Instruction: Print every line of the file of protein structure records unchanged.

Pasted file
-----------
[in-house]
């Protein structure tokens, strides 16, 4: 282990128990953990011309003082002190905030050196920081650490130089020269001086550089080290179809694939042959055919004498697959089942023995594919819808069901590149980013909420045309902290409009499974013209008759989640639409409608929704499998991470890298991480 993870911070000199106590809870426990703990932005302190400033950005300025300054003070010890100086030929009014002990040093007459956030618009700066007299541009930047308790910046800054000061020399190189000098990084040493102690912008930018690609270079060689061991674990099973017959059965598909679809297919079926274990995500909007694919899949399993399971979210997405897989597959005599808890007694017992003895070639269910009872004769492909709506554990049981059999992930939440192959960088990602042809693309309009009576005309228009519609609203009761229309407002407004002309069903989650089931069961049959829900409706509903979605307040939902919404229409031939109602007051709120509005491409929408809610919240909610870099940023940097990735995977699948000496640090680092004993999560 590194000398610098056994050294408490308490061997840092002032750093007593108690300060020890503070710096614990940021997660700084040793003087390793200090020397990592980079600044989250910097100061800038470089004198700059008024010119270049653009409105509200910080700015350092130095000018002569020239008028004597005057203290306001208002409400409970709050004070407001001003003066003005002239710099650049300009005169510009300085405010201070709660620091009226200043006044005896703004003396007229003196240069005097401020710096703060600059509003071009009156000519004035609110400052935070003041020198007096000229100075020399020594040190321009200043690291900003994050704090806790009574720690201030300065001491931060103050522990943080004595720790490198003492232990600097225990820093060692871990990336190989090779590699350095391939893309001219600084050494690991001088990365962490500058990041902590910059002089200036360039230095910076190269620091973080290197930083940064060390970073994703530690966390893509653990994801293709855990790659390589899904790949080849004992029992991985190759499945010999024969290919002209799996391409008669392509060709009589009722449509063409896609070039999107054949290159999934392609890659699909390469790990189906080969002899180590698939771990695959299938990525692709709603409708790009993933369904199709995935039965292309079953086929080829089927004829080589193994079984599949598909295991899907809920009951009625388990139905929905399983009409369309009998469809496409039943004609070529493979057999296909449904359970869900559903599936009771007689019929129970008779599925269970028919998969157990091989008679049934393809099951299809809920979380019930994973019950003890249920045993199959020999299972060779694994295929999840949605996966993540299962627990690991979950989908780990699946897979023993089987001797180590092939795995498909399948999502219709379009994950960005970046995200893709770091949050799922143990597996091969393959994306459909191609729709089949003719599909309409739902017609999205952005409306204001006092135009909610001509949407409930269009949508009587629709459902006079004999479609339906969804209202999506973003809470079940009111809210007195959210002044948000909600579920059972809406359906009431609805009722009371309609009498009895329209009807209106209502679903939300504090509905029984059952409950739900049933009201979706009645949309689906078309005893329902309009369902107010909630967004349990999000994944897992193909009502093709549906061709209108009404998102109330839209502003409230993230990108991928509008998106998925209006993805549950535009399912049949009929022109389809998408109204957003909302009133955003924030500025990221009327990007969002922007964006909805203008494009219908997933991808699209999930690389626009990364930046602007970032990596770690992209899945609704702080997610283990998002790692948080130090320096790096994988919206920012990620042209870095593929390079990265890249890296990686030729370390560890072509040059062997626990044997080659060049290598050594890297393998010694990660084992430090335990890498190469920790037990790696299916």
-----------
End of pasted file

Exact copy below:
[in-house]
């Protein structure tokens, strides 16, 4: 282990128990953990011309003082002190905030050196920081650490130089020269001086550089080290179809694939042959055919004498697959089942023995594919819808069901590149980013909420045309902290409009499974013209008759989640639409409608929704499998991470890298991480 993870911070000199106590809870426990703990932005302190400033950005300025300054003070010890100086030929009014002990040093007459956030618009700066007299541009930047308790910046800054000061020399190189000098990084040493102690912008930018690609270079060689061991674990099973017959059965598909679809297919079926274990995500909007694919899949399993399971979210997405897989597959005599808890007694017992003895070639269910009872004769492909709506554990049981059999992930939440192959960088990602042809693309309009009576005309228009519609609203009761229309407002407004002309069903989650089931069961049959829900409706509903979605307040939902919404229409031939109602007051709120509005491409929408809610919240909610870099940023940097990735995977699948000496640090680092004993999560 590194000398610098056994050294408490308490061997840092002032750093007593108690300060020890503070710096614990940021997660700084040793003087390793200090020397990592980079600044989250910097100061800038470089004198700059008024010119270049653009409105509200910080700015350092130095000018002569020239008028004597005057203290306001208002409400409970709050004070407001001003003066003005002239710099650049300009005169510009300085405010201070709660620091009226200043006044005896703004003396007229003196240069005097401020710096703060600059509003071009009156000519004035609110400052935070003041020198007096000229100075020399020594040190321009200043690291900003994050704090806790009574720690201030300065001491931060103050522990943080004595720790490198003492232990600097225990820093060692871990990336190989090779590699350095391939893309001219600084050494690991001088990365962490500058990041902590910059002089200036360039230095910076190269620091973080290197930083940064060390970073994703530690966390893509653990994801293709855990790659390589899904790949080849004992029992991985190759499945010999024969290919002209799996391409008669392509060709009589009722449509063409896609070039999107054949290159999934392609890659699909390469790990189906080969002899180590698939771990695959299938990525692709709603409708790009993933369904199709995935039965292309079953086929080829089927004829080589193994079984599949598909295991899907809920009951009625388990139905929905399983009409369309009998469809496409039943004609070529493979057999296909449904359970869900559903599936009771007689019929129970008779599925269970028919998969157990091989008679049934393809099951299809809920979380019930994973019950003890249920045993199959020999299972060779694994295929999840949605996966993540299962627990690991979950989908780990699946897979023993089987001797180590092939795995498909399948999502219709379009994950960005970046995200893709770091949050799922143990597996091969393959994306459909191609729709089949003719599909309409739902017609999205952005409306204001006092135009909610001509949407409930269009949508009587629709459902006079004999479609339906969804209202999506973003809470079940009111809210007195959210002044948000909600579920059972809406359906009431609805009722009371309609009498009895329209009807209106209502679903939300504090509905029984059952409950739900049933009201979706009645949309689906078309005893329902309009369902107010909630967004349990999000994944897992193909009502093709549906061709209108009404998102109330839209502003409230993230990108991928509008998106998925209006993805549950535009399912049949009929022109389809998408109204957003909302009133955003924030500025990221009327990007969002922007964006909805203008494009219908997933991808699209999930690389626009990364930046602007970032990596770690992209899945609704702080997610283990998002790692948080130090320096790096994988919206920012990620042209870095593929390079990265890249890296990686030729370390560890072509040059062997626990044997080659060049290598050594890297393998010694990660084992430090335990890498190469920790037990790696299916």